An efficient high-order reconstructions multidimensional scheme with application to instabilities in direct initiation of gaseous detonations in free space

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https://kaust.zoom.us/j/99005716923

Abstract

When constructing high-order schemes for solving hyperbolic conservation laws with multi-dimensional finite volume schemes, the corresponding high-order reconstructions are commonly performed in characteristic spaces to eliminate spurious oscillations as much as possible. For multi-dimensional finite volume schemes, we need to perform the characteristic decomposition several times in different normal directions of the target cell, which is very time-consuming. We propose a rotated characteristic decomposition technique that requires only one-time decomposition for multi-dimensional reconstructions. This technique not only reduces the computational cost remarkably, but also controls spurious oscillations effectively. We take a third-order weighted essentially non-oscillatory finite volume scheme for solving the Euler equations as an example to demonstrate the efficiency of the proposed technique. We apply the new methodology to the simulation of instabilities in direct initiation of gaseous detonations in free space.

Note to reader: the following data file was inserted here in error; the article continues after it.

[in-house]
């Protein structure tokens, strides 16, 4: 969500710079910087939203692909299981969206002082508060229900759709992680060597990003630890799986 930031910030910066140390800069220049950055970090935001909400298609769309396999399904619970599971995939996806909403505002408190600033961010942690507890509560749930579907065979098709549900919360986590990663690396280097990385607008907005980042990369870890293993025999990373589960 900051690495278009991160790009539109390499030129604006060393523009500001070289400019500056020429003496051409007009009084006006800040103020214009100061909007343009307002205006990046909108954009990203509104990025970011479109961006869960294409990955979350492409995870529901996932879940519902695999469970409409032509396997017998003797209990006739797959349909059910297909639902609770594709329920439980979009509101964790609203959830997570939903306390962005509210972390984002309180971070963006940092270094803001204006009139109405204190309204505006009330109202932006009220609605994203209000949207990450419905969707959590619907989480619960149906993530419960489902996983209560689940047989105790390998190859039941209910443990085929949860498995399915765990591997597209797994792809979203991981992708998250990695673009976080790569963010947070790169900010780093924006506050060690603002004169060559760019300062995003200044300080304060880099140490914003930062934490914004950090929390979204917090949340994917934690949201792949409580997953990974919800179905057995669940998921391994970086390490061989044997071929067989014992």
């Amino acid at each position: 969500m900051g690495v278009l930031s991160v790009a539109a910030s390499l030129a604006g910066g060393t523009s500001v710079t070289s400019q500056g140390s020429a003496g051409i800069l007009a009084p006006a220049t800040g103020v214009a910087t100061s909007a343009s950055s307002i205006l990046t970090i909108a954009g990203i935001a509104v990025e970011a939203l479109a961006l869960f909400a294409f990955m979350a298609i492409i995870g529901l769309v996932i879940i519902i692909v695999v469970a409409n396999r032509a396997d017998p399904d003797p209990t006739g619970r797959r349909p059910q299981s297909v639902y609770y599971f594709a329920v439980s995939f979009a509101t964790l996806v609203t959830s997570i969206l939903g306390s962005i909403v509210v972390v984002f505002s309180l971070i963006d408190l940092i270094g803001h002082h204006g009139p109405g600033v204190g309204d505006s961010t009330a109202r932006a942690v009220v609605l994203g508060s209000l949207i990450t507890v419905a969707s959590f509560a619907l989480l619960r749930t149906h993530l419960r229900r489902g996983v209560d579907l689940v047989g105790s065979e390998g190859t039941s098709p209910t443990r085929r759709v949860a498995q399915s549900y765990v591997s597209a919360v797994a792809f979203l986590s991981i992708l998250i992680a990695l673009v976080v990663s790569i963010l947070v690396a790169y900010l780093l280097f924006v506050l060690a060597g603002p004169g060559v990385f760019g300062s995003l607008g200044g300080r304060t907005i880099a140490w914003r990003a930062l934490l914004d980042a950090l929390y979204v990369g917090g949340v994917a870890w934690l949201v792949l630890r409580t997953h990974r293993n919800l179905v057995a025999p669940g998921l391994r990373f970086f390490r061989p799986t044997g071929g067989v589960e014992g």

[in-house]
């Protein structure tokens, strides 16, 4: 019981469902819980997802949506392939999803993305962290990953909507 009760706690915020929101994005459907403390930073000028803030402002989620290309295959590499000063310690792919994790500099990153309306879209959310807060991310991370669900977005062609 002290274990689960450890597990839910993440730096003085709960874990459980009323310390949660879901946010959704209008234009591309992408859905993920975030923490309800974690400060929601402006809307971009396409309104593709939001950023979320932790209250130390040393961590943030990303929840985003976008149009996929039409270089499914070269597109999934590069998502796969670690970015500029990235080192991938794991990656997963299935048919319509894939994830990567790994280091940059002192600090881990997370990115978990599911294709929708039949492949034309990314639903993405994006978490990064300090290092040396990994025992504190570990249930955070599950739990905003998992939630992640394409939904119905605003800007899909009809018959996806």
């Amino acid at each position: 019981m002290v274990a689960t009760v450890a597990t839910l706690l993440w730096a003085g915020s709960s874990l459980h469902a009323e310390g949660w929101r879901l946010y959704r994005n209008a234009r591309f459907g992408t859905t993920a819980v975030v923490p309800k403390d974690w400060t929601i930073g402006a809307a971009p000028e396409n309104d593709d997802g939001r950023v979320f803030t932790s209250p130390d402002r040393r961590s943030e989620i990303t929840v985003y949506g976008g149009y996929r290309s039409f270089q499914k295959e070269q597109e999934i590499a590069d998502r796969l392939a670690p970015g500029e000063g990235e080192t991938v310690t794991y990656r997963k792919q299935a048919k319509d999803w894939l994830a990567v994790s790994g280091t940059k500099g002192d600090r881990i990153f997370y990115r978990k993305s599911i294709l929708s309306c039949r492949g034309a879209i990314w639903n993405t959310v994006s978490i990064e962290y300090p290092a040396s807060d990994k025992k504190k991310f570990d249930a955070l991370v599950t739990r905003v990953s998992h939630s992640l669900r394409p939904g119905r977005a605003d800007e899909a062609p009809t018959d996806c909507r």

Brief Biography

Professor Matteo Parsani's research interests are related to developing novel, robust, and scalable numerical methods on unstructured grids for hyperbolic and mixed hyperbolic/parabolic partial differential equations and their application to solving realistic flow problems in various areas of natural science and engineering. To this end, he combines numerical analysis, physics, and high-performance computing to develop robust spatial and temporal discretizations with better mathematical and numerical properties that account for the physical phenomena being modeled and the modern computing architectures.

The application domains that are currently driving Matteo's research are compressible computational aerodynamics (e.g., highly-separated turbulent flows with large eddy simulation around aeronautic and aerospace vehicles), dense gas flows simulations (supercritical fluids at different flow regimes), and computational aeroacoustics for noise reduction. He is currently collaborating with automotive and aerospace companies and national laboratories for aerodynamic and aeroacoustic applications. 

One of Professor Parsani's main goals is to develop efficient predictive computational fluid dynamic technologies for optimizing engineering designs based on flow dynamics and heat transfer that improve energy efficiency and reduce environmental impacts.

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